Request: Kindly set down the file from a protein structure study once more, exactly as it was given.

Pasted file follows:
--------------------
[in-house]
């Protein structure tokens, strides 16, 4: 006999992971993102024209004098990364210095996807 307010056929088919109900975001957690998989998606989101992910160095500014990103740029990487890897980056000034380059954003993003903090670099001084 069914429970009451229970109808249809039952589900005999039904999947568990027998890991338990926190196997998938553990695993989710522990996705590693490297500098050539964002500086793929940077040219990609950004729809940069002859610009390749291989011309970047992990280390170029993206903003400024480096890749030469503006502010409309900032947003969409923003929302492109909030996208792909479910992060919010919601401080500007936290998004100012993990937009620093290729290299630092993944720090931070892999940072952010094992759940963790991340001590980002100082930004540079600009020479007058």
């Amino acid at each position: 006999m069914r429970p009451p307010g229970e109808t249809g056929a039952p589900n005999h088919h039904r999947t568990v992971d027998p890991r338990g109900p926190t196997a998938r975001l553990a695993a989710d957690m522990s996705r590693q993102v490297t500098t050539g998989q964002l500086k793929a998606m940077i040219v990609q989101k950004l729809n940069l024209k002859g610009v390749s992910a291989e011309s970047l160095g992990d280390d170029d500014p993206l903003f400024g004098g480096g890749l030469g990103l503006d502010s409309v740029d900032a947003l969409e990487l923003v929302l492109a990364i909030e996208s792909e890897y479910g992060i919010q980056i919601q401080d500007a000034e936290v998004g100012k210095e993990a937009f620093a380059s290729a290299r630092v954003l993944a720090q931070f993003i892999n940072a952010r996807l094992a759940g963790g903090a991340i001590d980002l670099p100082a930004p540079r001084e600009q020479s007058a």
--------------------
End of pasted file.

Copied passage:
[in-house]
């Protein structure tokens, strides 16, 4: 006999992971993102024209004098990364210095996807 307010056929088919109900975001957690998989998606989101992910160095500014990103740029990487890897980056000034380059954003993003903090670099001084 069914429970009451229970109808249809039952589900005999039904999947568990027998890991338990926190196997998938553990695993989710522990996705590693490297500098050539964002500086793929940077040219990609950004729809940069002859610009390749291989011309970047992990280390170029993206903003400024480096890749030469503006502010409309900032947003969409923003929302492109909030996208792909479910992060919010919601401080500007936290998004100012993990937009620093290729290299630092993944720090931070892999940072952010094992759940963790991340001590980002100082930004540079600009020479007058």
């Amino acid at each position: 006999m069914r429970p009451p307010g229970e109808t249809g056929a039952p589900n005999h088919h039904r999947t568990v992971d027998p890991r338990g109900p926190t196997a998938r975001l553990a695993a989710d957690m522990s996705r590693q993102v490297t500098t050539g998989q964002l500086k793929a998606m940077i040219v990609q989101k950004l729809n940069l024209k002859g610009v390749s992910a291989e011309s970047l160095g992990d280390d170029d500014p993206l903003f400024g004098g480096g890749l030469g990103l503006d502010s409309v740029d900032a947003l969409e990487l923003v929302l492109a990364i909030e996208s792909e890897y479910g992060i919010q980056i919601q401080d500007a000034e936290v998004g100012k210095e993990a937009f620093a380059s290729a290299r630092v954003l993944a720090q931070f993003i892999n940072a952010r996807l094992a759940g963790g903090a991340i001590d980002l670099p100082a930004p540079r001084e600009q020479s007058a």